The California Unemployment Insurance Appeals Board (CUIAB), in a decision released on July 12, 2019, ruled that “interpreters are deemed to be contractors and not employees” in the case of San Diego-based language service provider (LSP) Interpreters Unlimited.
In the CUIAB decision seen by Slator, Administrative Law Judge, James G. Queenan noted that Miller “had performed interpreter services approximately three times prior to her filing for unemployment” and described services such as those performed by Miller as “sporadic, non-continuous and of short duration. Many appointments would last less than two hours.”
Judge Queenan further pointed out that all Interpreters Unlimited (IU) interpreters had signed independent contractor agreements and “worked on an on-call, as-needed basis and depending on the language requested, an interpreter might go for months, or even years, without getting an assignment.” As such, IU interpreters “could work for other companies and were not limited to working only for the petitioner” (IU).
“In the case of certain languages, an interpreter might get no more than one or two assignments per year and it would make no sense to treat that person as an employee” — James G. Queenan, Administrative Law Judge, California Unemployment Insurance Appeals Board
The same decision stated that “most of the interpreters who testified […] indicated that they enjoyed being independent and did not wish to be treated as employees. Further, in the case of certain languages, an interpreter might get no more than one or two assignments per year and it would make no sense to treat that person as an employee.”
The CUIAB, therefore, concluded that “the weight of the evidence establishes that the interpreters, in this case, were consultants and not employees.”
Similar to Lyft or Uber
Sayed Ali, President at Interpreters Unlimited, told Slator, “In the past, most of the language service providers did not challenge the EDD auditor because of the legal costs.” However, IU decided to pursue the case, filing a petition with the CUIAB “for us and for the industry. Recently, a few other companies have also challenged the EDD, which resulted in a favorable ruling,” Ali said.
He added that they “spent a lot of time preparing a very graphical synopsis of the IU business model,” showing CUIAB’s Judge Queenan that they were a completely automated matching company. They explained to the judge that, in IU’s case, “the whole process of finding a suitable interpreter has to do with matching nine different variables. And, given that many variables, it takes a computer to create a match” between interpreter and client.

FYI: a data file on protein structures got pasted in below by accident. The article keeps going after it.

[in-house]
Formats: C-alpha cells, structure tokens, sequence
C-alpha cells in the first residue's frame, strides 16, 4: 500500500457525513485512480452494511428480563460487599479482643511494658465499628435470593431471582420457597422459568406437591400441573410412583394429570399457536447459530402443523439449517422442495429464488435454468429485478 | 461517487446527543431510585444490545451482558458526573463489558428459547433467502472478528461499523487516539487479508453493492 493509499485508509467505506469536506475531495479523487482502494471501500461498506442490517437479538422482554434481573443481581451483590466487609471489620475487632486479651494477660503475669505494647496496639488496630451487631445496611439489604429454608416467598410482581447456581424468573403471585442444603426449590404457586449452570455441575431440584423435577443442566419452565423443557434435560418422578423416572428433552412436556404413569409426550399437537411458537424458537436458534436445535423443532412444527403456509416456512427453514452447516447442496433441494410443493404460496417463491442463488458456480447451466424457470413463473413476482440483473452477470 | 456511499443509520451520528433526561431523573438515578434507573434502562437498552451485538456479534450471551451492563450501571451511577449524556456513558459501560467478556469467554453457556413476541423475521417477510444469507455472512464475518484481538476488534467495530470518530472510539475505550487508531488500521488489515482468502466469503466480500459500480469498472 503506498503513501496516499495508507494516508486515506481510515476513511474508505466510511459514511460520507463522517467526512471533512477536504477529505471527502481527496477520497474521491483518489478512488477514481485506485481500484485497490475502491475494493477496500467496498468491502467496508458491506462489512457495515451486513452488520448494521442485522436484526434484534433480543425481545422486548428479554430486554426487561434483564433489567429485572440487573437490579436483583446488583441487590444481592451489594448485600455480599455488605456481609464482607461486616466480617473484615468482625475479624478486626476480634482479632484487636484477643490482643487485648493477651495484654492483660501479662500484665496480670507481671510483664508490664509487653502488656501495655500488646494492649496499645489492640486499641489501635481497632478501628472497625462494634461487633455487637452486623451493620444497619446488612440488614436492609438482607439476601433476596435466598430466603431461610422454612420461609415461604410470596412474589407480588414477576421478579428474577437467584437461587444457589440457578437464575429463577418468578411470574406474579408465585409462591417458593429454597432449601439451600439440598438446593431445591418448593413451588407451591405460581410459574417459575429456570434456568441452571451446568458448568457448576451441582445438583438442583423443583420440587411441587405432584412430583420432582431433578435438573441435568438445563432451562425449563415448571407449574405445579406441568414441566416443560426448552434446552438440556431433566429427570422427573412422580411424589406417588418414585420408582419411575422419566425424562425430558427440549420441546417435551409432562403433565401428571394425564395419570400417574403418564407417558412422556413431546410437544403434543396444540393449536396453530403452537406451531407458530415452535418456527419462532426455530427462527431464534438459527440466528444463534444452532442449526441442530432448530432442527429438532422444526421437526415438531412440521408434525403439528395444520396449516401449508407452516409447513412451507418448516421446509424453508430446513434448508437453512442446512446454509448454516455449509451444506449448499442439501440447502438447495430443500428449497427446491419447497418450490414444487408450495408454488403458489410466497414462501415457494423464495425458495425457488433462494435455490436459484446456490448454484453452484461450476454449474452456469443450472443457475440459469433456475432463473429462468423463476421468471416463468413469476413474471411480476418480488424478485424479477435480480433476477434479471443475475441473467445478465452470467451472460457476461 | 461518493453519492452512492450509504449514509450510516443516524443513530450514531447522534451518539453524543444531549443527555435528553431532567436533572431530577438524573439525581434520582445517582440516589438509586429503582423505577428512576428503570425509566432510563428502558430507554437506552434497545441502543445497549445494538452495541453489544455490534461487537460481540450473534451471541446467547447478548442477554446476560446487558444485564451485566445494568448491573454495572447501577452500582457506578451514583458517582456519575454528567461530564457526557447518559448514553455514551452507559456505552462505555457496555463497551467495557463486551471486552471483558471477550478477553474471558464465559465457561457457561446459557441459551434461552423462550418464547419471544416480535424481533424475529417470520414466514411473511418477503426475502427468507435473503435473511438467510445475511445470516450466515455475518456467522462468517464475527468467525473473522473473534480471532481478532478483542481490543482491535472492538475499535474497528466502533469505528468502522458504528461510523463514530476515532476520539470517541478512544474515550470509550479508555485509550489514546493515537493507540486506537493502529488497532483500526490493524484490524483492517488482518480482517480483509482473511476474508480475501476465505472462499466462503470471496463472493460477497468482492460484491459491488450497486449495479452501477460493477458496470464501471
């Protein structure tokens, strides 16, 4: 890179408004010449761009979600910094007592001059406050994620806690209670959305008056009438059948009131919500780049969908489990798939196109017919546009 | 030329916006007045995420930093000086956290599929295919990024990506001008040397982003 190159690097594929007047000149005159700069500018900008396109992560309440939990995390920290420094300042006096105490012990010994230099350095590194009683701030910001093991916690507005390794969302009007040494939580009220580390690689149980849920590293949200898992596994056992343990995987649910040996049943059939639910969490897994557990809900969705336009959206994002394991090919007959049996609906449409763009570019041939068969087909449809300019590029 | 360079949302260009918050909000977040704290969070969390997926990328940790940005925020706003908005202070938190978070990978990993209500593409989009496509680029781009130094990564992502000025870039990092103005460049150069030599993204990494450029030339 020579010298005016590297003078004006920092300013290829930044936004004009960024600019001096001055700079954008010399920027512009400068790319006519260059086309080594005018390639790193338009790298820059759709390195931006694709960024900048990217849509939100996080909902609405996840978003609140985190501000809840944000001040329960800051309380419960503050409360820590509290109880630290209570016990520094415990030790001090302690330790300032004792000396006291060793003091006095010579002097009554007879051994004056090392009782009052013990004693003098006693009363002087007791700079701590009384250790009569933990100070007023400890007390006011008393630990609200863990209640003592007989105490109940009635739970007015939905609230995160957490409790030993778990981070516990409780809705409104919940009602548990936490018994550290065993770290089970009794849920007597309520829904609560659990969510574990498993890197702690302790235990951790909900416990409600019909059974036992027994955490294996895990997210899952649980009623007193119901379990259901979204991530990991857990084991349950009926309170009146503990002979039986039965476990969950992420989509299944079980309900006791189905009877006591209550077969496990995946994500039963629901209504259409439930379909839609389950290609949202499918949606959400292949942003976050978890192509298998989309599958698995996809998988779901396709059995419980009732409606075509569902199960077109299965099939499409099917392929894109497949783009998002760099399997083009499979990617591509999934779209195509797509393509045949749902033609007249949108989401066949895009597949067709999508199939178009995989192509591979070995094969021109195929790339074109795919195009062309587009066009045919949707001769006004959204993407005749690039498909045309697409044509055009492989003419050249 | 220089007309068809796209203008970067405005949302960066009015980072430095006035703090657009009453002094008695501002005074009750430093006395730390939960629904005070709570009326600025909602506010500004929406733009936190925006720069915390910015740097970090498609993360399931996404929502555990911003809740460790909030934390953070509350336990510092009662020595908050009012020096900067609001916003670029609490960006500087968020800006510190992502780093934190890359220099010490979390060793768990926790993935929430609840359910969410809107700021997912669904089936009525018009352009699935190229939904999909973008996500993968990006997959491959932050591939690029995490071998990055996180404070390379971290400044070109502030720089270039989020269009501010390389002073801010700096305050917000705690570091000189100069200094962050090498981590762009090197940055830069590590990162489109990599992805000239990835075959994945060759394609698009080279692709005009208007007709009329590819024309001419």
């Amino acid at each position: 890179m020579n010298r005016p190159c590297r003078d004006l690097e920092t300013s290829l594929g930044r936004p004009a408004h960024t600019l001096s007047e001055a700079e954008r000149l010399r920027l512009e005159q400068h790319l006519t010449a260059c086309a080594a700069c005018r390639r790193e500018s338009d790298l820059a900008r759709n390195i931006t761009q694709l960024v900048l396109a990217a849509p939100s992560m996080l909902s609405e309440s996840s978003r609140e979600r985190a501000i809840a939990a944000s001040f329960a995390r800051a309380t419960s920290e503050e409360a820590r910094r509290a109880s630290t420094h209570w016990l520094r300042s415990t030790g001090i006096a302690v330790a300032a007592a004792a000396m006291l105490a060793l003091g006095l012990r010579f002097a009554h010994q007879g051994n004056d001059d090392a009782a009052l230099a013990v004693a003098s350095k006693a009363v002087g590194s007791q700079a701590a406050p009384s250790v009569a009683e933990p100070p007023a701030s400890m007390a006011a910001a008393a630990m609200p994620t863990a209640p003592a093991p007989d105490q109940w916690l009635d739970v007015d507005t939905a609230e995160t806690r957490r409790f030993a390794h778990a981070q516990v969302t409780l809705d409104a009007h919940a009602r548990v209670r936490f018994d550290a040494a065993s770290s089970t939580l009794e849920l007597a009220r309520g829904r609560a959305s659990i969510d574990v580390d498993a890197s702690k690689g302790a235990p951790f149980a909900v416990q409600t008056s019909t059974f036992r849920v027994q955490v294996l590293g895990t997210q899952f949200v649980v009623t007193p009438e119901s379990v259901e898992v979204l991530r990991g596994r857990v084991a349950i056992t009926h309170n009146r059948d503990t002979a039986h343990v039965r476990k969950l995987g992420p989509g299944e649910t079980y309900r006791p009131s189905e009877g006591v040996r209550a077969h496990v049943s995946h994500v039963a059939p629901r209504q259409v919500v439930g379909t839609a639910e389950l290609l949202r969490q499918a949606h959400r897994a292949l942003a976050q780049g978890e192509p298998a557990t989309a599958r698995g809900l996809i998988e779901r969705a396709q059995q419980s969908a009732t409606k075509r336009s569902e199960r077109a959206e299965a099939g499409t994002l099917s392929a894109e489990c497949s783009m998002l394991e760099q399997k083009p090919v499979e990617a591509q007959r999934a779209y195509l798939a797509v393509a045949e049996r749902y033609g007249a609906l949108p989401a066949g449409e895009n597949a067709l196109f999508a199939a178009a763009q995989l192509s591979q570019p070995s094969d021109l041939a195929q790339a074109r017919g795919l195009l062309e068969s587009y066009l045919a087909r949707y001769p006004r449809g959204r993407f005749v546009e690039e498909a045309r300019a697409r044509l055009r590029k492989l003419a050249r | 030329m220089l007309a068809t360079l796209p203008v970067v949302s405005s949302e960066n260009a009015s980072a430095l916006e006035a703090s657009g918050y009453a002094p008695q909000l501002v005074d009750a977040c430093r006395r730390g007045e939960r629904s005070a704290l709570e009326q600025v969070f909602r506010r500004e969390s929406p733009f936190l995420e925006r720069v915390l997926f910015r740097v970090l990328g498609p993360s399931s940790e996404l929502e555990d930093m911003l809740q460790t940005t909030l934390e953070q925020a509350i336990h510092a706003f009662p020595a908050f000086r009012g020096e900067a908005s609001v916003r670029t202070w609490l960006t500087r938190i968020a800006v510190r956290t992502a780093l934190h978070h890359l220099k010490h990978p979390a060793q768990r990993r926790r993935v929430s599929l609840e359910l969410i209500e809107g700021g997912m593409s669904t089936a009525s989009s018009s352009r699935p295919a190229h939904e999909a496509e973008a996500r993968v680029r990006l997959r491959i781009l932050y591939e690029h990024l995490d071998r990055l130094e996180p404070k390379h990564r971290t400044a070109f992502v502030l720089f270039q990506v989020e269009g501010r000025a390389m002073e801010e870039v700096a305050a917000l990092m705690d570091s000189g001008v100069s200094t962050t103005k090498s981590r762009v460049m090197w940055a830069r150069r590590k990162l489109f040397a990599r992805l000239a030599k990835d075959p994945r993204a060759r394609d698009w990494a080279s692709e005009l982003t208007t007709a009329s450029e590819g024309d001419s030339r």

Judge Queenan concurred, stating in his decision that IU “provides a platform (similar to Lyft or Uber) that matches a client’s needs for an interpreter with an interpreter looking for an assignment.”
Additionally, “the petitioner did not play any role in deciding which interpreter got selected for which assignment — rather, the software platform did all the matching of interpreter and client,” the judge wrote.
Most Important Factor: Control
Judge Queenan also cited previous court decisions — most notably one handed down by the California Supreme Court — which defined “the most important factor” that determined whether an individual was an employee or an independent contractor: “the right to control the manner and means of accomplishing the result desired.”
“In determining whether one who performs services for another is an employee or an independent contractor, the most important factor is the right to control the manner and means of accomplishing the result desired” — California Supreme Court in Empire Star Mines Co., Ltd. v. California Employment Commission (1946)
Queenan wrote, “Other than very general parameters, there was an absence of evidence indicating the petitioner had the right to control how and when interpreters worked, or how they did their job, and the interpreters could refuse assignments if they wished.” Furthermore, “the interpreters can set their own rates.”